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Land of the dead techs
Some tech laggards have life left in them but investors need to be cautious.
October 30, 2005: 8:03 AM EST
By Paul R. La Monica, CNN/Money senior writer

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Too many zombie tech stocks in your portfolio will make you thirst for blood.
Too many zombie tech stocks in your portfolio will make you thirst for blood.
This year's trick, next year's treat? Sun Microsytems and Research in Motion are two tech stocks that have stumbled this year but could bounce back in 2006.
This year's trick, next year's treat? Sun Microsytems and Research in Motion are two tech stocks that have stumbled this year but could bounce back in 2006.
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Click on "Freddy La Monica" to read about last year's scary tech stocks.

NEW YORK (CNN/Money) While it hasn't been a pleasant year for well-known tech stocks, it hasn't been a complete bloodbath either...the 78 tech stocks in the S&P 500 are off an average of 5 percent.

But then there are "The Others." (And I'm not talking about those mystery men and women on "Lost." What's up with the teddy bear, by the way?)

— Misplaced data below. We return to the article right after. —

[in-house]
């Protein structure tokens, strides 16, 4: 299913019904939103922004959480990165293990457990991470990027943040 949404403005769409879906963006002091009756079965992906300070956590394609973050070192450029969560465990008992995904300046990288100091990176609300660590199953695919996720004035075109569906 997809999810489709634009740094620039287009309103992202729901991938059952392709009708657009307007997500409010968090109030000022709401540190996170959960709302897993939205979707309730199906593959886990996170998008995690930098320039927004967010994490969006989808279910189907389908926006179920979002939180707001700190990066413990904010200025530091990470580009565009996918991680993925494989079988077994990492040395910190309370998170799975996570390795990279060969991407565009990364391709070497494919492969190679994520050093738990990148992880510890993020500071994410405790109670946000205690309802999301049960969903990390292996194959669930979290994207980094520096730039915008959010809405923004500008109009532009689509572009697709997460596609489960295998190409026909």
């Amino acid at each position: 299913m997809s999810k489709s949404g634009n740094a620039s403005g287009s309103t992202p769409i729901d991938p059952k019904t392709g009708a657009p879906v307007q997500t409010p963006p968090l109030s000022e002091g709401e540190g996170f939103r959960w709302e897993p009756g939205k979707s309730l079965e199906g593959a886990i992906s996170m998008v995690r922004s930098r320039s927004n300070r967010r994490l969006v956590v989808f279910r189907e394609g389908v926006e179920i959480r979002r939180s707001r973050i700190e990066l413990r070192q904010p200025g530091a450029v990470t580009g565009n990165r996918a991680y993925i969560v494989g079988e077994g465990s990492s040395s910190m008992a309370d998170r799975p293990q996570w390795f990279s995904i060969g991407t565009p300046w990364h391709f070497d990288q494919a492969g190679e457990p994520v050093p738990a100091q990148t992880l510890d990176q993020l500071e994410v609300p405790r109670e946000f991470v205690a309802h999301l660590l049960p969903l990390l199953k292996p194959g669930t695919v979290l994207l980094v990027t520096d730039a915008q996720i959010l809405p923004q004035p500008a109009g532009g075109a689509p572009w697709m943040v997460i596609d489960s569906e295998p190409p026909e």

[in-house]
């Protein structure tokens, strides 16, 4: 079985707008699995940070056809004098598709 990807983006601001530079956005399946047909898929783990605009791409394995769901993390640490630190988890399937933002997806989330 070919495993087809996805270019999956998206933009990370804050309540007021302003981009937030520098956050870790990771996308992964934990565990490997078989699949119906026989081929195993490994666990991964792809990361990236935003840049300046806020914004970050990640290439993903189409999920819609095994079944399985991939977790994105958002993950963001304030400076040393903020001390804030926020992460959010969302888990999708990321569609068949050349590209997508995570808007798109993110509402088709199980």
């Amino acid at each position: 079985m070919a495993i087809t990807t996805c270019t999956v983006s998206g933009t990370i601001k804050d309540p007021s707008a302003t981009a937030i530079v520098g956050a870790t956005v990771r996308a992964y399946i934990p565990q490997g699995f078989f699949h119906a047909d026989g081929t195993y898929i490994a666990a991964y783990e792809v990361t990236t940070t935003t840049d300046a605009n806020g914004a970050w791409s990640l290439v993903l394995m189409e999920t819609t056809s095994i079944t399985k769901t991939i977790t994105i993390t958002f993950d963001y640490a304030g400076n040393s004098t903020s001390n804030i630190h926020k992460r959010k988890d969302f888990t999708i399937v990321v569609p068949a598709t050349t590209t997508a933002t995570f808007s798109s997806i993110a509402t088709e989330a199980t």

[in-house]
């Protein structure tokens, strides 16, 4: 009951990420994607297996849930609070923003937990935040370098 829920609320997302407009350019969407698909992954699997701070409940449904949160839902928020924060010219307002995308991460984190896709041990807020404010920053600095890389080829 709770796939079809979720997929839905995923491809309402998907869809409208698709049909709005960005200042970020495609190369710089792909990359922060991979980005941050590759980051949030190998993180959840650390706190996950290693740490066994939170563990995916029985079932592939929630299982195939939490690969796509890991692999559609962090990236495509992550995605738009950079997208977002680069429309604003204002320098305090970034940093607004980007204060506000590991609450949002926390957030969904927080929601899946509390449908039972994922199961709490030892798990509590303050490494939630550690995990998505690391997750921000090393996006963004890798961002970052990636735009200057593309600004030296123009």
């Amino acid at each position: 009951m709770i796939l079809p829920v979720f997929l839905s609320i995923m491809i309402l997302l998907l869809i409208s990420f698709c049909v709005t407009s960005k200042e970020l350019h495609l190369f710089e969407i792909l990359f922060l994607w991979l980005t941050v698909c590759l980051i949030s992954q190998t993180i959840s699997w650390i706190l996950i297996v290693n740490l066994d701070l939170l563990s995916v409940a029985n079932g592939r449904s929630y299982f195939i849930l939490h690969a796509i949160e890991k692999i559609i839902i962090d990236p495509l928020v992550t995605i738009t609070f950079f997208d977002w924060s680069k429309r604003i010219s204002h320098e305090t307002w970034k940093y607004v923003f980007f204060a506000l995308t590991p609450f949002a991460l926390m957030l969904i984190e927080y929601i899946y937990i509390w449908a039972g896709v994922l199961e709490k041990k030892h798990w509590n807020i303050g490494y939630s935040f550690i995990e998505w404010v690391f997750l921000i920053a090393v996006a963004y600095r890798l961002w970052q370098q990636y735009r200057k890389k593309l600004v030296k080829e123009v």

They walk among us...the zombie tech stocks.

In the spirit of Halloween, I'm going to take a look at several high-profile techs that have had bone-chilling returns this year, each losing at least a quarter of their value: Sun Microsystems (Research), Research in Motion (Research), Lexmark (Research) and Gateway (Research), to name a few.

Should investors embrace these and other lifeless techs with the hopes that they will bounce back in 2006? Or should they do what nearly most hapless teens in horror movies fail to do when confronted by a serial killer...run away!

Well, it depends on the situation. For some, there are some positive signs which bode well for next year.

I'm not dead!

Sun Microsystems, for example, could bounce back. Sales growth is starting to pick up thanks to a stronger focus on software and increased demand for its servers. And the company has an interesting partnership with Google (Research).

Matt Kelmon, manager of the Kelmoore Strategy Eagle fund, which owns Sun, said the company has taken the right steps to boost its business. So Sun could be an interesting turnaround story next year, especially since earnings estimates for fiscal 2006 and 2007 have been on the rise during the past few months.

Research in Motion might be worth a look as well. Shares have stumbled nearly 30 percent on legal concerns. The maker of the popular BlackBerry devices and messaging software has been embroiled for the past few years in a patent dispute with privately held holding company NTP.

NTP won a court case against RIM in 2002, which raised the possibility that RIM could be prevented from selling the BlackBerry in the U.S. An injunction was stayed, however, pending appeal. But the U.S. Supreme Court recently rejected a request by RIM to halt proceedings in a district court.